Movie/TV characters' great apartments

The best of them all is Harry Bosch in the Amazon TV series. It’s this cantilevered, glassy, stunning apartmentwith a spectacular view of Los Angeles. Don’t know how a cop affords that. Maybe it’s explained in the books.

The other great one was Frasier Crane’s apartmentin Seattle.

I also loved Gregory Peck’s tiny apartmentin Roman Holiday. That’s Audrey Hepburn wrapped in a towel.

Patrick Swayze had a fabulous house in Road House, but I couldn’t find a picture of it. A big ol’ barn of a place with a roof deck.

Here is an overhead view of Frasiers apartment.

http://img04.deviantart.net/ac13/i/2013/039/7/d/frasier_s_apartment_floorplan___v2_by_nikneuk-d5ewtl2.jpg

Maybe it’s just a common style for the time/(general) area, but at first I thought you had the wrong movie or apartment. It looks very similar to the apartment from Irma La Douce.

And while it’s not an apartment, the Bosch picture you posted is reminiscent of the house from North By Northwest.

Sandler’s place in Big Daddy was awesome. Inner city, open floor plan, brick and iron would be the pick for alternate timeline Sitnam.

Remember the 1970s television series The Odd Couple? I thought Oscar Madison’s apartment was really nice for a sportswriter who was paying alimony, even given the lower cost of living at the time.

That’s nothing. Check Oscar’s apartment in the movie from the sixties if you want to start chewing your knuckles off.

Actually, I saw the 1968 movie the other day. (I recorded it off TCM a couple of weeks ago.) And yes, the movie apartment was really nice. Oscar described it as an eight-room apartment. As a rental today, I’d expect it to go for more than $10,000 per month, and if it were sold, it would cost millions.

Bosch’s location

The first image that popped in to my head was Uncle Bill’s New York apartment in “Family Affair”.

In my experience, apartments (and hotel rooms) are contained within a rectangle. So I’m confused by apartments that don’t do that. Jerry Seinfeld’s apartment in his sitcom clearly didn’t do that. The bathroom and bedroom were on the same wall as the door to the apartment (so the apartment must have been L-shaped?). But the few views we saw of the hallway didn’t seem to leave room for the bedroom and bathroom.

Is there ANY apartment which wouldn’t be improved if it came with Audrey Hepburn wrapped in a towel?

I know for sure in the books, they explain that he made a lot of money when (in extremely meta fashion) Hollywood bought the rights to the story of one of his cases and made it into a movie starting Clint Eastwood. He may have had the house before that though; I can’t recall for sure.

EDIT: Wait, I may be wrong. That book is in fact by Michael Connelly, but it’s not a Bosch book. But I am positive it’s mentioned in the Bosch books that a movie about one of his cases was made starring Eastwood, and he made a lot of money from it.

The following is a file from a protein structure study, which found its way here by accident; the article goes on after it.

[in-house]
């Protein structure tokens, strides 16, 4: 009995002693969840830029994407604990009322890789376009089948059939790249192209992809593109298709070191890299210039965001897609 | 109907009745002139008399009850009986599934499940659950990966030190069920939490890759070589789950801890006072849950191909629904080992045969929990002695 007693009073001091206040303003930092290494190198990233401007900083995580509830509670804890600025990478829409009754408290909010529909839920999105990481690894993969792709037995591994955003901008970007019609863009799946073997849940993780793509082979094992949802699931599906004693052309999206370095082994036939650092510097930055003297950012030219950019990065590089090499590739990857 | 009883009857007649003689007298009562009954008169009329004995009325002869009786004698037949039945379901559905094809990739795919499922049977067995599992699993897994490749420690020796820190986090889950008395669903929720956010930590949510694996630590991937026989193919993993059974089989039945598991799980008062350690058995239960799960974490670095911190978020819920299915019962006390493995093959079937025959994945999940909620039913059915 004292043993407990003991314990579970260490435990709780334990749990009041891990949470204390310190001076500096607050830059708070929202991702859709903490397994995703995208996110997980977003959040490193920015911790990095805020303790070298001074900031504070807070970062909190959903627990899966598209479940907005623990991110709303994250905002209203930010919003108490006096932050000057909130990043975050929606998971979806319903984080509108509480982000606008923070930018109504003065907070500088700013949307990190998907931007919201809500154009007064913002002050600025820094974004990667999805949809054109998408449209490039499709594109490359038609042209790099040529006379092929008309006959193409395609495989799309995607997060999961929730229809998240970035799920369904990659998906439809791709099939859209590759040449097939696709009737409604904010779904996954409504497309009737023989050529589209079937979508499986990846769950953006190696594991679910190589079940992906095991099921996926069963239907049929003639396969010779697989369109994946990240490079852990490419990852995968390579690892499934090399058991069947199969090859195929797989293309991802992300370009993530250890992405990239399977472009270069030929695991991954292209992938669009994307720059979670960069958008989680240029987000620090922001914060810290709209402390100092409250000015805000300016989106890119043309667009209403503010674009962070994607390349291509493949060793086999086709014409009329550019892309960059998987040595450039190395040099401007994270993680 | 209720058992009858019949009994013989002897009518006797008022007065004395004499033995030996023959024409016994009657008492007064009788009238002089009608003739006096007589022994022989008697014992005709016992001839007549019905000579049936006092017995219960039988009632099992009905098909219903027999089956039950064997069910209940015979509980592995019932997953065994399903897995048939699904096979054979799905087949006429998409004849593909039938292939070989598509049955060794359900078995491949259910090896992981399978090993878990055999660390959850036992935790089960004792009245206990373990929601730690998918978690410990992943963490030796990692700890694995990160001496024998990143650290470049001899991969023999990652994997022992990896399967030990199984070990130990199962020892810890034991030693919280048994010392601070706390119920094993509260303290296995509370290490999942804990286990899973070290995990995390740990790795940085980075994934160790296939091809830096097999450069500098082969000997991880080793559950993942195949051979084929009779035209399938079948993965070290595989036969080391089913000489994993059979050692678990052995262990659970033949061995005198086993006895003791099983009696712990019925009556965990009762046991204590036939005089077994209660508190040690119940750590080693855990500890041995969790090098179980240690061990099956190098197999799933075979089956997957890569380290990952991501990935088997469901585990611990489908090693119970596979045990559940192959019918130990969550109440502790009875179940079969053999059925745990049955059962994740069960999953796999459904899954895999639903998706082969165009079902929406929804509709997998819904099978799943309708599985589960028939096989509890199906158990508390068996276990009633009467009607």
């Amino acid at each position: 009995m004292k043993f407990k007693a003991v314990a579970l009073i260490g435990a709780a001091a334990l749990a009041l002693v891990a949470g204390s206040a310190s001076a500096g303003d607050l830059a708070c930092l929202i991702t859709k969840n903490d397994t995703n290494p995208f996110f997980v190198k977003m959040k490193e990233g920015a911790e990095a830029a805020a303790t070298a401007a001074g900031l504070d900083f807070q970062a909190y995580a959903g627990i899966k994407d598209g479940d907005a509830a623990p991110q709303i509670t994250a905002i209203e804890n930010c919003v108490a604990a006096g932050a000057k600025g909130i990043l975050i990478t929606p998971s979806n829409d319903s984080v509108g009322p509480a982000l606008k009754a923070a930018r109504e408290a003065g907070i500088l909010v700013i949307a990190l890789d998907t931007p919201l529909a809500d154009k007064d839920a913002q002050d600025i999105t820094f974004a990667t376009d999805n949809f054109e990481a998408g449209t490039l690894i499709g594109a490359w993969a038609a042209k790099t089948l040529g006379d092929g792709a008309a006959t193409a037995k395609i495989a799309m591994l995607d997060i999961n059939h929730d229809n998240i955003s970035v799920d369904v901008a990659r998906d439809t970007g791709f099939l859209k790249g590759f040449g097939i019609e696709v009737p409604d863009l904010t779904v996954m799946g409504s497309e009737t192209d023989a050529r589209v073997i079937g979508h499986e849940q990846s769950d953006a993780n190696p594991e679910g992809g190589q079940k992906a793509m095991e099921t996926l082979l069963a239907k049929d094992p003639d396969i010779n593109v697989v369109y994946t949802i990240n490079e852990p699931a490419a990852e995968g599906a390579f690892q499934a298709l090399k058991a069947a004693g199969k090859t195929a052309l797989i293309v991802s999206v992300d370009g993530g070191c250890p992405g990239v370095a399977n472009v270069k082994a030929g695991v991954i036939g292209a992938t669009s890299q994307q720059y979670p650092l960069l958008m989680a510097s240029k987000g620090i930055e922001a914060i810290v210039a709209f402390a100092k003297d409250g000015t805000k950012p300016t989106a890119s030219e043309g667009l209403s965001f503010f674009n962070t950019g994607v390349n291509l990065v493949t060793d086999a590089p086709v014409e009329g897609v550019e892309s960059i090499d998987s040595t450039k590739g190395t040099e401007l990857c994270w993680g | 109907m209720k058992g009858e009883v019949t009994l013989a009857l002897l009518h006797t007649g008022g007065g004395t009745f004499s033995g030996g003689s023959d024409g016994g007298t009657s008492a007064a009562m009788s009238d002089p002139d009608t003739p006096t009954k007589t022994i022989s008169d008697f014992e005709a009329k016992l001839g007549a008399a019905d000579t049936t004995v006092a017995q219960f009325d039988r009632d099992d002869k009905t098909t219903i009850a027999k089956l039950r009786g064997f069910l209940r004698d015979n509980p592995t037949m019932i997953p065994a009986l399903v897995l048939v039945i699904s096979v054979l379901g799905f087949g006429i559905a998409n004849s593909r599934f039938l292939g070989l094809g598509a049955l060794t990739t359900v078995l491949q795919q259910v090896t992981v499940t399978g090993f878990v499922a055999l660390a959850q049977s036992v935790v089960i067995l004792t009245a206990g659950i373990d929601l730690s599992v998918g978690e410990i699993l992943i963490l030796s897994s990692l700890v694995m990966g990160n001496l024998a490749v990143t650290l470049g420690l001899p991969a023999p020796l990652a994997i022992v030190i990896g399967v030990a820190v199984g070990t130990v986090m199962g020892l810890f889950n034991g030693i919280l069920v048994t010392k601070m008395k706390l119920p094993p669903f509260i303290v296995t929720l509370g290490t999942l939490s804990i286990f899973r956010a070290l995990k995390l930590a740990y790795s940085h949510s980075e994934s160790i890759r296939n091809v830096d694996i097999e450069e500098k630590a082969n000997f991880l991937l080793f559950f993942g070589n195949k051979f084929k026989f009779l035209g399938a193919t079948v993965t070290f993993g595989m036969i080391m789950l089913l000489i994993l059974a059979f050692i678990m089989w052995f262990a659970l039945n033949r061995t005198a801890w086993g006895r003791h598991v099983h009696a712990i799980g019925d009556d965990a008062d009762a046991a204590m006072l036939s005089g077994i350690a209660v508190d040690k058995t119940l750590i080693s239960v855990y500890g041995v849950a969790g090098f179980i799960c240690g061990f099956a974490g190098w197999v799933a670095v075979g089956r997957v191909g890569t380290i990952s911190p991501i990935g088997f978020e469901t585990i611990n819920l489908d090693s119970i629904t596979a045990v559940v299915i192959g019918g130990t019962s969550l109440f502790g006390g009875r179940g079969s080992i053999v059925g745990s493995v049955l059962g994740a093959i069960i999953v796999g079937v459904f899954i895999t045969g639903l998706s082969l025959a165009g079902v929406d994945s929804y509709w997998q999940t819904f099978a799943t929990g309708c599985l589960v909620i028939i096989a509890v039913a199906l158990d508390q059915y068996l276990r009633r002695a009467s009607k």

I think Leonard and Sheldon have a pretty cool apartment in TBBT. As did Monica in Friends. Of course, in both cases, one wall remains/remained unseen.

Ernest Lehman’s script for North by Northwest called for the House to specifically be like a Frank Lloyd Wright design. (The house never actually existed – it was the creation of a few sets and a couple of really nice glass painting by the legendary Albert Whitlock.

http://architizer.com/blog/history-of-modern-architecture-through-movies/media/574679/

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Virtually all characters in TV shows or movies have apartments well beyond their means. One of the more notable ones not fitting this description is Gene Kelly’s from An American in Paris, used to excellent effect in his opening dance number.

I always found it strange that their front door leads directly to the living room. Here in Finland even apartments have a foyer of some kind. I guess Californians don’t need to worry about sleet or snow. Come think about it, Monica’s apartment doesn’t have a foyer either and she lives in New York where snow can happen.

Bob and Emily’s apartment from The Bob Newhart Show was always pretty cool – very open floorplan, and the main living area (the space between the front door and the kitchen) seemed to measure about 6,000 sq. ft.

Yes, but in Monica’s apartment, she’s not going from the outside directly into the apartment; she enters the building lobby, takes the elevator upstairs and goes down the hallway to the apartment.

In Big Bang Theory they don’t come in directly from the outside, either – They come into the foyer, then walk up three flights around the perpetually broken elevator (that Leonard is responsible for), then into the rooms from the hallway.

I’ve seen LOTS of apartments like that. Heck, I’ve lived in lots of them.

Most NYC apartments are entered from an interior building hallway, which you reach via elevator or stairs from a lobby that acts as a foyer for the entire building.

A lot of courtyard apartment buildings in Chicago are the same way.

So… you don’t need a foyer because the environment just outside the door of your home is an interior one, not an exterior.

…and ninja’d

It was “a big 'ol barn” because it WAS a barn. He rented the loft cheap. I presume it came with all the bells and smells a barn has. He didn’t expect to stay long. It’s also why he bought the cheap 'ol beater of a car, he knew he’d be making enemies and it would get trashed.